2-Year-Old Found Dead in Hot Car at New Jersey Train Station: Reports

August 17, 2019 Updated: August 17, 2019

Authorities are investigating after a young child was found dead in a hot car at a New Jersey train station on Friday, Aug. 16, according to local reports.

According to CBS3, a passerby called police around 2:30 p.m. after spotting the child, a 2-year-old girl, alone and locked inside a minivan at the Port Authority Transit Corporation (PATCO) Lindenwold station in Camden County.

The news station reported that the family of the child said she had suffocated in the hot vehicle. The day was hot, according to local reports, with temperatures reaching the upper 80s in the area.

But authorities have not yet released an official cause of death, according to 6abc Action News.

Officials with the mass transit company said that first responders tried to resuscitate the child but were unsuccessful. She was rushed to a nearby hospital but could not be revived.

John Hanson, the president of PATCO, said it’s uncertain how long the child was inside the car, reported the Cherry Hill Courier-Post.

One woman who was leaving the parking lot told nj.com, “I don’t know how you forget” about a child in a car.

“I certainly hope it’s an accident,” another person told the news outlet. “I can’t imagine anyone doing that.”

The open sliding door of the minivan was covered in white tarpaulin, 6abc Action News reported. Police were seeking the owner of the vehicle as of around 4 p.m.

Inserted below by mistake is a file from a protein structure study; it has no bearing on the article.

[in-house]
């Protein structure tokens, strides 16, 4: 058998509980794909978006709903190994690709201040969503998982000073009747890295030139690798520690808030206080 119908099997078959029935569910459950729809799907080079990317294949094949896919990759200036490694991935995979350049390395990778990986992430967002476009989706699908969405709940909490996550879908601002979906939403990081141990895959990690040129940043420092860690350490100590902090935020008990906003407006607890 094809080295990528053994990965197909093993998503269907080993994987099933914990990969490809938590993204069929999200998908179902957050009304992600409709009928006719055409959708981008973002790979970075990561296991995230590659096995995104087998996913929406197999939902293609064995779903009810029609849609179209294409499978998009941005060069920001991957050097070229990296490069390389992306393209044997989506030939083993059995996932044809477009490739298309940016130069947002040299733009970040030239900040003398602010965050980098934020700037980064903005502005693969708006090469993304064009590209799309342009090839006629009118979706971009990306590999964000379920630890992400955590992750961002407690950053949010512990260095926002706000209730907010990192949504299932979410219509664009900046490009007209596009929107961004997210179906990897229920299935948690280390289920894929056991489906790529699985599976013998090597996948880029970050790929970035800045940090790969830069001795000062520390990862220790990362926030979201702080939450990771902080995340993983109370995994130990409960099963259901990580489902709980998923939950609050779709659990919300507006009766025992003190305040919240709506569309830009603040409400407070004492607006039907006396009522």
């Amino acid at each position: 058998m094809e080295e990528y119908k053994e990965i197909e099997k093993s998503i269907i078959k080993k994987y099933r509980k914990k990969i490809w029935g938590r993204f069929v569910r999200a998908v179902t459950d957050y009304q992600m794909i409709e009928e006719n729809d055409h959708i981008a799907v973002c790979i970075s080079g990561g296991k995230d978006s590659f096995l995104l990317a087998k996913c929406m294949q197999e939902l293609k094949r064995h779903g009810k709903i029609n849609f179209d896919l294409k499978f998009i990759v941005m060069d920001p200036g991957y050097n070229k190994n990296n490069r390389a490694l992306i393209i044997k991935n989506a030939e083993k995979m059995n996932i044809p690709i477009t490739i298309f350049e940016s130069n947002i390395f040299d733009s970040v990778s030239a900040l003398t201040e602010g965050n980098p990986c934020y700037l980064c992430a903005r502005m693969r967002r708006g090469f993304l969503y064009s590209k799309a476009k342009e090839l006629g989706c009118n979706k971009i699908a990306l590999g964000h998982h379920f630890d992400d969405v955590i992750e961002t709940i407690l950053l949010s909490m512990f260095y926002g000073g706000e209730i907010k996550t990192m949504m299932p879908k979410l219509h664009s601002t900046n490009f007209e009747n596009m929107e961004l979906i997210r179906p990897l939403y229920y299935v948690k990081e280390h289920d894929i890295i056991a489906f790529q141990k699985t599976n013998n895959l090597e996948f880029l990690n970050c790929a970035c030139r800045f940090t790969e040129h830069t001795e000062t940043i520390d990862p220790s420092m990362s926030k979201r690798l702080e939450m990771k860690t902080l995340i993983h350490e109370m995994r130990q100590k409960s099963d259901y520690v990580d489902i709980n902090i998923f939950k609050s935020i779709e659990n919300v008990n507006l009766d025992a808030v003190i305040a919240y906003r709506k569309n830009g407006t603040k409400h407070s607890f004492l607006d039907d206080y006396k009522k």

“The incident is in the very early stages of its investigation and no further information is being released at this time,” a spokeswoman for the Camden County prosecutor’s office said, according to the Associated Press.

The PATCO Hi-Speedline operates daily service between Lindenwold in South Jersey and Center City Philadelphia. Lindenwold is the last stop in New Jersey for PATCO.

According to the Cherry Hill Courier-Post, the parking lot at Lindenwold has more than 3,300 spaces. Most are used by daily commuters of the PATCO Speedline. They park their cars for around 8 hours at a time. The lot gets filled to capacity by about 10:30 a.m. on weekdays.

The vehicle in which the child died was towed from the scene just before 7 p.m. according to the Philadelphia Inquirer.

It was clear that the passenger-side window had been shattered.

The Camden County Prosecutor’s Office is now investigating the girl’s death and is being assisted by the Delaware River Port Authority Police Department.

According to Kids and Cars, this is the second child to die in a hot car in New Jersey this year and the 34th nationwide.

The nonprofit group says on its website that multiple circumstances can contribute to a child being neglected in a car.

“When the right set of circumstances align, this can literally happen to anyone,” the website states, listing a combination of contributing factors, which include:

  • Changes in the daily routine are a major factor in nearly every single case
  • Lack of sleep, stress, and fatigue can all cause our brain’s memory systems to function differently than normal and go into “auto-pilot” mode.
  • Rear-facing car seats look the same whether there is a baby in it or not.
  • Babies often fall asleep in the car becoming quiet little passengers.

The website gives a number of tips to remember to keep a child safe from a hot car scenario:

  • Make it a habit of opening the back door every time you park to ensure no one is left behind.
  • To enforce this habit, place an item that you can’t start your day without in the back seat – employee badge, laptop, phone, handbag, etc.
  • Ask your childcare provider to call you right away if your child hasn’t arrived as scheduled.
  • Clearly announce and confirm who is getting each child out of the vehicle. Miscommunication can lead to everyone thinking someone else removed the child.

The Associated Press contributed to this report

Follow Mimi on Twitter: @MimiNguyenLy